The Kizil Avlu (Red Basilica or Red Hall) of Bergama is one impressive pile of red brick.
History of Red Basilica (Temple of Serapis)
The massive structure was built in the early 2nd century (under Hadrian) as a temple to the popular Egyptian god Serapis. It was later (4th-5th centuries) converted into a Byzantine church.
The Red Basilica was destroyed in the Arab raids of 716 to 717 AD, after which a smaller church was built within the ruins.
What to See at Red Basilica (Temple of Serapis)
Today, the still-enormous Red Basilica straddles the Selinus River (Bergama Cayi), whose two subterranean galleries provide a canal for the water to pass.
The interior of the basilica consisted of three aisles divided by two rows of columns. The central aisle ended in a semi-circular apse, under which was a crypt. Above the lateral aisles were galleries.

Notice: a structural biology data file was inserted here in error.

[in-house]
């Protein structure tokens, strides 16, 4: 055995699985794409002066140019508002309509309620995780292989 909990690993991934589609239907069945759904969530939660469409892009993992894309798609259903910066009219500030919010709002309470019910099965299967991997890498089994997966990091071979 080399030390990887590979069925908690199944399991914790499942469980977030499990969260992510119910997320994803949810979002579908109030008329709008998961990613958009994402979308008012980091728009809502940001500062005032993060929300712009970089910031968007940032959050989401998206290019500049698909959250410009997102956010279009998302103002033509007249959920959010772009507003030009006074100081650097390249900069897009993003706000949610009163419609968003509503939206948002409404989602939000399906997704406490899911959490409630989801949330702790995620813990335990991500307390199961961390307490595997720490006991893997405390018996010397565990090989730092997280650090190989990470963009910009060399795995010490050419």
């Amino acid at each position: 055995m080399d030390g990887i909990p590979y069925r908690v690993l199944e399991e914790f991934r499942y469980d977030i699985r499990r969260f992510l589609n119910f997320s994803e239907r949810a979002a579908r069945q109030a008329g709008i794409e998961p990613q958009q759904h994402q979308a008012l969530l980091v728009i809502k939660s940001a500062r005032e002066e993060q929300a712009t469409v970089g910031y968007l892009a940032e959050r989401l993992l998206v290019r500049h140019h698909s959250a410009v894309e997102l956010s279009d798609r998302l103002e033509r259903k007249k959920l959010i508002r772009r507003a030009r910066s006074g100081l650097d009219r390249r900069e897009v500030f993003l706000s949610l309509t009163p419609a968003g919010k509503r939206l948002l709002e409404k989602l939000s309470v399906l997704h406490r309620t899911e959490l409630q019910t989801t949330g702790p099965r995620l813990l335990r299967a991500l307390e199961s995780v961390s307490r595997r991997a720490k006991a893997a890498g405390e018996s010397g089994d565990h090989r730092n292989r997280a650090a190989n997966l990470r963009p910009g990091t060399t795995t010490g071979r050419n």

A small mosque now makes its home in one of the towers.
Quick Facts on Red Basilica (Temple of Serapis)
|Red Basilica (Temple of Serapis)
|temples; change of religion; ruins
|Visitor and Contact Information
|39.123152° N, 27.181195° E
|View hotels near Red Basilica (Temple of Serapis)
- Photos of Red Basilica (Temple of Serapis) - here on Sacred Destinations
Map of Red Basilica (Temple of Serapis), Bergama
Below is a location map and aerial view of Red Basilica (Temple of Serapis). Using the buttons on the left (or the wheel on your mouse), you can zoom in for a closer look, or zoom out to get your bearings. To move around, click and drag the map with your mouse.